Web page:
There are techniques, namely CRISPER-Cas9, which have the potential to alter these sex cells too. If we developed this technology not only would we be able to cure the individual but also they would not pass along the disorder to their children, or their children and so on until eventually the disease or disorder would be wiped out for good.

I imagine a world completely free of;
- Huntington's
- CF
- Hemophilia 
- Tay-Sachs disease
- Polycystic kidney disease
.. and of course many more.

Weirdly to me there are a number of people who actually dislike this idea. Scared it would lead to a new form of eugenics. Trying to improve the human race. Well, we've been doing that since the ancient Egyptians started a public health system over 5,000 years ago (and performed the first known surgery in 2750BC).

This fear though is so prevalent though that about 40 countries have discouraged or outright banned this work. Two Nobel prize winners say "scientists should accept a self-imposed moratorium on any attempt to create genetically altered children until the safety and medical reasons for such a step can be better understood".

That's creating a catch-22, you cannot stop working on something until it's tested and safe until you have a therapy.

Sensible and ethical medical trials require you develop something and then test with willing volunteers who perhaps have little no alternatives left. You slowly increase the number of patients in the trial until you have something ready for the general public. You don't stick your head in the sand and stop working on something with massive potential for widespread good because you think somebody might one day do something negative with it. You approach the technology sensibly and regulate as necessary.
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Australia hosts largest impact crater yet discovered

At roughly 450 x 300 kilometers wide it is massive enough to take the crown away from South Africa's Vredefort crater. Indications are an asteroid of about 20 kilometers across broke into two halves before slamming the earth and creating a mass extinction event in the process.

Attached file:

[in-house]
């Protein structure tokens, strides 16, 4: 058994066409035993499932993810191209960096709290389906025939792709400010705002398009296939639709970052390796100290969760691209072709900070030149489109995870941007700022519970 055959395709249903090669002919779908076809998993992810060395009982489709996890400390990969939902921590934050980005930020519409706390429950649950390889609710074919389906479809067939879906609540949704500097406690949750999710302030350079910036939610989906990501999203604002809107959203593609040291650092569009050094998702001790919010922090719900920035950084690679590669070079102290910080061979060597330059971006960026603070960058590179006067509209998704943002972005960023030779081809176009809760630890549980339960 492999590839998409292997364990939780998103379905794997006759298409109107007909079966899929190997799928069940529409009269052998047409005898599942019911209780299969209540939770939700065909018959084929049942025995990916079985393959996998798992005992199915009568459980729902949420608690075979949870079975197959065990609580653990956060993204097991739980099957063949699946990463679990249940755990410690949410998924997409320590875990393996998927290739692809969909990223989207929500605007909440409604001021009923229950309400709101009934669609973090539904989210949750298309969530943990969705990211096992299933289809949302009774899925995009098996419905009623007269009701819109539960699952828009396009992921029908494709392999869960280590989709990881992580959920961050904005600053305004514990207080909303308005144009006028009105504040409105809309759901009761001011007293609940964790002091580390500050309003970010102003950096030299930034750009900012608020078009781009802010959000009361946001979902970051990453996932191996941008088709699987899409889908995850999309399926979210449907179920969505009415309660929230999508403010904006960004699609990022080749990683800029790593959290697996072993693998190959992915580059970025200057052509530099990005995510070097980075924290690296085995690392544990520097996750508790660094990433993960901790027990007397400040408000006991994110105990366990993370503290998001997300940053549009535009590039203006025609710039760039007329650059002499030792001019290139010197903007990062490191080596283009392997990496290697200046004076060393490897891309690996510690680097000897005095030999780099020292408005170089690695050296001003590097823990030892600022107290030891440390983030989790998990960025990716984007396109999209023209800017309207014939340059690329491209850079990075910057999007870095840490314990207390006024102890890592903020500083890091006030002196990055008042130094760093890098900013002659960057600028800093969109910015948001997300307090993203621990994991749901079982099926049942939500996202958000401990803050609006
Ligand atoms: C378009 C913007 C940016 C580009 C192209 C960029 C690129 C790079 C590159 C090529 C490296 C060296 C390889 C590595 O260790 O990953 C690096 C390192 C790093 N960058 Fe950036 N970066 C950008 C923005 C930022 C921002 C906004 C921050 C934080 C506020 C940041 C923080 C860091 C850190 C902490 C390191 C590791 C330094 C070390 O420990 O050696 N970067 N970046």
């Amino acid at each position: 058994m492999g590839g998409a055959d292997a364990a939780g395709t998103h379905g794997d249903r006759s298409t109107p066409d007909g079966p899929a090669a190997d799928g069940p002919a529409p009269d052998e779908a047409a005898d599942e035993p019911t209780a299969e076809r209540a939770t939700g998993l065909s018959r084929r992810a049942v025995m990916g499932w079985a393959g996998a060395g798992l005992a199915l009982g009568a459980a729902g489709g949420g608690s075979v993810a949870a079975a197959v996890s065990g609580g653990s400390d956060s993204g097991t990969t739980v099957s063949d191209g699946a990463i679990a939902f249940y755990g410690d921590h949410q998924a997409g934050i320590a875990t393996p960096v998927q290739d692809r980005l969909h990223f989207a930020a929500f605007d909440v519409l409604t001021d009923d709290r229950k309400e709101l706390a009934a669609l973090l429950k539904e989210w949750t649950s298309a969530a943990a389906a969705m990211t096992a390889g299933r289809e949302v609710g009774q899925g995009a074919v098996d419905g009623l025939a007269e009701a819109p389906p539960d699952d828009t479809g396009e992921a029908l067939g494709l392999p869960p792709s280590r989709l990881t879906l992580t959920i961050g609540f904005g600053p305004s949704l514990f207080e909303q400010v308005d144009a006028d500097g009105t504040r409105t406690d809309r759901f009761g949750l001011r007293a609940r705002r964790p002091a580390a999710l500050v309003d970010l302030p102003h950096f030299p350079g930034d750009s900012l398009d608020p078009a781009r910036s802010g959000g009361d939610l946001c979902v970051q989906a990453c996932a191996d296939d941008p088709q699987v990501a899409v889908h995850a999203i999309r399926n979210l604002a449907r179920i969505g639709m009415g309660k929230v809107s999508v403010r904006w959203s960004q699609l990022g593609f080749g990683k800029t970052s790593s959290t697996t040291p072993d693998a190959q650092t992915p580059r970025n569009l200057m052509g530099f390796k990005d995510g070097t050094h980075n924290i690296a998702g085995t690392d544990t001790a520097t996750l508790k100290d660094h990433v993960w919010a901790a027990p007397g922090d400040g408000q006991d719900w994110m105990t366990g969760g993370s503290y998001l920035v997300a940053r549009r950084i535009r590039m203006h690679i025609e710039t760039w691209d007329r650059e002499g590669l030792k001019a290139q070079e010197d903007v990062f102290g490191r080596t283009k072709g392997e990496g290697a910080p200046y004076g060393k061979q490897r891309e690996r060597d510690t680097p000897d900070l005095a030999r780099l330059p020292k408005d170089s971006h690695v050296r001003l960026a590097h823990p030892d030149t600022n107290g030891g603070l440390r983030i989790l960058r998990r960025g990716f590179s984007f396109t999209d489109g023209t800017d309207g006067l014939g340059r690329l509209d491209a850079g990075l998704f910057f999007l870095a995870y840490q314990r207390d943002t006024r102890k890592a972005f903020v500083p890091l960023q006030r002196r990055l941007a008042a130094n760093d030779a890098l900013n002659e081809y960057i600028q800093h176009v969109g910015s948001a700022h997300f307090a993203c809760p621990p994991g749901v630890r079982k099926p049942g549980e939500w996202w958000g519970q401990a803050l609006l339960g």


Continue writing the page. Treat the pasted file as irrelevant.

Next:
The age of the impact so far remains a bit of a mystery but expect something on the order or 300 million years ago or more.

http://www.popsci.com/worlds-largest-asteroid-impact-crater-found-australia?dom=fb&src=SOC
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Living in lava tubes on the moon

Our moon was formed 4.5 billion years ago when a planet the size of Mars had a glancing collision with Earth. Both the Earth and the debris that eventually formed the moon were left in a molten state.

The Earth being larger and of a somewhat different composition was perhaps the luckier of the two. It has a big molten core, an atmosphere, running water, volcanism and plate tectonics. It's always recycling itself and changing. 

The moon though lacking all this activity stays essentially the same (outside of asteroid impacts).

New simulations show due to the moon's molten past and low gravity it could host massive, and I do mean really big, lava tubes. There could be structurally stable pockets of up to 5 kilometers wide, big enough to house entire cities. They would also have the benefit of protecting residents from cosmic radiation.

http://phys.org/news/2015-03-theoretical-huge-lava-tubes-moon.html
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Baby formula set to improve

In a recent study on the molecular composition of human and macaque milk differences were observed giving insight into how the 1,606 proteins in human milk help infants absorb vital nutrients such as iron, vitamin B12 and D. And which are related to gastrointestinal tract, immune system, and brain development. 

These differences are due to human infants being born at an earlier stage compared to other primates and the new understanding will help in a range of areas including development of better baby formulas.

http://pubs.acs.org/doi/abs/10.1021/pr501243m
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The continued rise of the electric car

Combustion engine cars